If your plant has leaves that are turning yellow and falling off, refer to “leaves falling off” above. Here are some other common reasons for a plant’s leaves to turn yellow:

The Plant has Insufficient Light

Leaves will often turn yellow when a plant isn’t getting enough light. This is particularly noticeable in an indoor plant where leaves that face a window remain green, while leaves away from the window turn yellow.

Move the plant to a sunnier location, or rotate the plant regularly so that all the leaves are equally exposed to light.

The Plant Has Insufficient Nutrients

If new leaves are yellowing, or if a plant’s leaf tissues are turning yellow while the veins remain green, it’s a sign of poor nutrition. It may be caused by hard water, if you water has too many minerals, or by a lack of nitrogen in the soil.

If you don’t feed your plants, consider adding an all-purpose plant food. If you don’t filter hard water, consider filtering your water. This can be tricky to solve, so look up the specific nutrient needs for the particular plant species.

Leaves Developing Spots or Speckles

Leaves developing spots or speckles is very often a sign of a disease or pest. While it may sometimes be related to a plant’s nutrient levels, it’s best to first quarantine the plant while attempting to diagnose and correct the problem.

Because there are so many bacteria, fungi, and pests that can cause spots and random discoloration, it’s often a good idea to snip a leaf, place it in a tightly sealed plastic bag, and take it to your local garden center for diagnosis and treatment.

Variegated Leaves Turning Solid in Color

If you’ve chosen an indoor plant with lovely variegated foliage, it can be disappointing when it starts losing color and turning solid green. This is almost always caused by insufficient light, and can be corrected by moving the plant to a place with more light.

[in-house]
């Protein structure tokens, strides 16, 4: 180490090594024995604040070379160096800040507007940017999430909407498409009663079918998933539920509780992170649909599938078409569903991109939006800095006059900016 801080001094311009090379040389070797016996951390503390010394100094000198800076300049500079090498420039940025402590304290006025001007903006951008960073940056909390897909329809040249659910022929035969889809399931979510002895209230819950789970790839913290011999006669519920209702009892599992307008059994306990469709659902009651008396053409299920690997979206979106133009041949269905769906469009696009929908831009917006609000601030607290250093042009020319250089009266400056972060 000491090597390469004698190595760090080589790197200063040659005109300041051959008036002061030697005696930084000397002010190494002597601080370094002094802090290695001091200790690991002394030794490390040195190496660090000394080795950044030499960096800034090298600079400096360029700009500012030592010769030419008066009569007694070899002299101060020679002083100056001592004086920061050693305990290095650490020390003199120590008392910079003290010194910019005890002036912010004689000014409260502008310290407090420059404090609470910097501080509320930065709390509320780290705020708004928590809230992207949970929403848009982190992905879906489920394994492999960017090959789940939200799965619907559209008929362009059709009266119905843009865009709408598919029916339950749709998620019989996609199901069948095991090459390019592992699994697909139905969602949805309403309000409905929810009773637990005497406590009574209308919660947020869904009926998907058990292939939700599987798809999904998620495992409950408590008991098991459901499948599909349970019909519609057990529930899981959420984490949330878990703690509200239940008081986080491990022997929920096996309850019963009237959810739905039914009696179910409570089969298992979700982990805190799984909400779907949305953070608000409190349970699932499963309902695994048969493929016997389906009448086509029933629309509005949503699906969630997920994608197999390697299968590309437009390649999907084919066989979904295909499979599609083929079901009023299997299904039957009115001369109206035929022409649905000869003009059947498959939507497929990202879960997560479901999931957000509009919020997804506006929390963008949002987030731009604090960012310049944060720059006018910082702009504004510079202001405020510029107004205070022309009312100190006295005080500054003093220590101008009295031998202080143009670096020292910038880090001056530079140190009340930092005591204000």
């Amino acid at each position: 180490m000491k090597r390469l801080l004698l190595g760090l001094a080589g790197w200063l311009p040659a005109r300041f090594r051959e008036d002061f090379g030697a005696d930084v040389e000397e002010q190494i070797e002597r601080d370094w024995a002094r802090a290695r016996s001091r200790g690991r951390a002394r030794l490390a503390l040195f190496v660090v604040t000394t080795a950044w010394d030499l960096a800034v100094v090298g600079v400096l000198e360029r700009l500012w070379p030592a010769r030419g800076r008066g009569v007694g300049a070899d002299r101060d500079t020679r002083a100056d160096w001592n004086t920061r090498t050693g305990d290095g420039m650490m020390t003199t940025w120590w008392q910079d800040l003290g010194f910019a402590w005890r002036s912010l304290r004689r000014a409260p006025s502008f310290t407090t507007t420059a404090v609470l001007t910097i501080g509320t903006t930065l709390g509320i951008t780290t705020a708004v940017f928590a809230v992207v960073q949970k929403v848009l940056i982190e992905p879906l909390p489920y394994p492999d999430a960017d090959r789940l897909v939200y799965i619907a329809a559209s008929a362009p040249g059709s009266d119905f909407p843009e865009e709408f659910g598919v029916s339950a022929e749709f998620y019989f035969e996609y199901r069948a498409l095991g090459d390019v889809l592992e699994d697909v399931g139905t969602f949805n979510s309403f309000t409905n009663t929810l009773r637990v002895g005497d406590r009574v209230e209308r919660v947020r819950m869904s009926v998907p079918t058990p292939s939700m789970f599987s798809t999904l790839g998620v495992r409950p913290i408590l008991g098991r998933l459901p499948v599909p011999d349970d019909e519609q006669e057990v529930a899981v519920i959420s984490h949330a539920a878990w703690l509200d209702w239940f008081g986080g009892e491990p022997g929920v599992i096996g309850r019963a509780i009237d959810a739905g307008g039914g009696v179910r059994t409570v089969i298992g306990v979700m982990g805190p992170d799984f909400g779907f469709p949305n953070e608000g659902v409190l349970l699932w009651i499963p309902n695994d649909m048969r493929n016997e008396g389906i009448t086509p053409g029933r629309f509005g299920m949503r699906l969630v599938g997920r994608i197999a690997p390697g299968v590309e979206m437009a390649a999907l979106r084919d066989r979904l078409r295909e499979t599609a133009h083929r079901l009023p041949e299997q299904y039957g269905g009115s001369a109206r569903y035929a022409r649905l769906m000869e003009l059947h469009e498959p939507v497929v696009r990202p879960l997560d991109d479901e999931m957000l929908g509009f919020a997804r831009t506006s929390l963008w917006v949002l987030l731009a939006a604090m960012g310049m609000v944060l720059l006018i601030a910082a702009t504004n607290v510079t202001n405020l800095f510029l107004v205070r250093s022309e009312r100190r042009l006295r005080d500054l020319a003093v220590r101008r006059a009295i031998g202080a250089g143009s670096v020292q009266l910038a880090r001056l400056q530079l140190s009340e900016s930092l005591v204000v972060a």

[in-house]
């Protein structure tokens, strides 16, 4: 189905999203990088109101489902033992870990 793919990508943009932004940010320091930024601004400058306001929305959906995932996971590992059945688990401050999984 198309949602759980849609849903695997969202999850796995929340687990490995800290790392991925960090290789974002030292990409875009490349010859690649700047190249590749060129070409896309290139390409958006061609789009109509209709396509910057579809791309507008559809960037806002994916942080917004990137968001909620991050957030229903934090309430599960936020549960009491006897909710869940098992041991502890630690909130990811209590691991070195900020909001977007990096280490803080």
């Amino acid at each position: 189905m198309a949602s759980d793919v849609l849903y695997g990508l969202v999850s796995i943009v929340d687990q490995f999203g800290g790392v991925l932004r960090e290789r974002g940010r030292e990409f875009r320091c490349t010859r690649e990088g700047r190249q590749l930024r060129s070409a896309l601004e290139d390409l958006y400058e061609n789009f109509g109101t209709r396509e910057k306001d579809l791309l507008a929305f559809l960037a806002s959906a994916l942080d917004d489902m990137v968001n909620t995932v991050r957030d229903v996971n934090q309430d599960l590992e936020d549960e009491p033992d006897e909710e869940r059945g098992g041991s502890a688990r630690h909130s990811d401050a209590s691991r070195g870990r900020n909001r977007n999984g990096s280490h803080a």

Leaves Are Wrinkled or Distorted in Shape

If a plant’s leaves are growing wrinkled, shrunken, or distorted in shape, particularly if new leaves are affected, this is most often a sign of a pest or parasite, although it may be caused by disease.

Quarantine the plant immediately, and inspect it carefully (particularly the undersides of the leaves) for signs of insects, fungus, or other problems.

Plant is Drooping

Generally speaking, if an entire plant is drooping, it is a sign of lack of water. Try watering the plant thoroughly, and it should perk up within a few hours.

If the plant is drooping and the soil is saturated, it may be a sign of over-watering. If the plant is in a pot that allows drainage, move it to a sink or somewhere that it can drain freely and fully.

Check the drainage holes and, if necessary, poke upward into the bottom of the soil with something like a toothpick to remove blockage, promote drainage, and allow air circulation into the soil.

Refrain from watering for a week or so, or until the soil is dry to the touch. It’s also a good idea to follow up with a fungicide.

White Crust or Mold on Surface of the Soil

A white crusty substance on the surface of your soil or the rim of your plant pots is typically a sign of excess minerals or salts.

Over time, these can damage the health of the plant, and are a common cause of rot in the root or leaves. To prevent this, “leach” your indoor plants once or twice a year.

To Leach a Houseplant

Move the plant to a sink or shower

Thoroughly flush the soil with water until it runs out of the drainage hole on the bottom.

As a rule, use twice the volume of water as the pot will hold; a 6-inch plant pot holds 10 cups of water, so flush the soil with 20 cups of water.

Wait 30 minutes to an hour, and flush the soil again

Allow the plant to sit and drain in the sink or shower for an hour or two before removing it.

This is also a great time to rinse or wash the leaves of your houseplants, spraying them gently with water to remove built-up dust or debris.

It is also a great time to wash the outside and inner rim of your plant pots, which will also remove excess salts.

Conclusion

Keeping an eye out for these common signs of unhealthy houseplants will help you catch and treat problems early, allowing you to preserve the health of your indoor plants and prevent problems from spreading.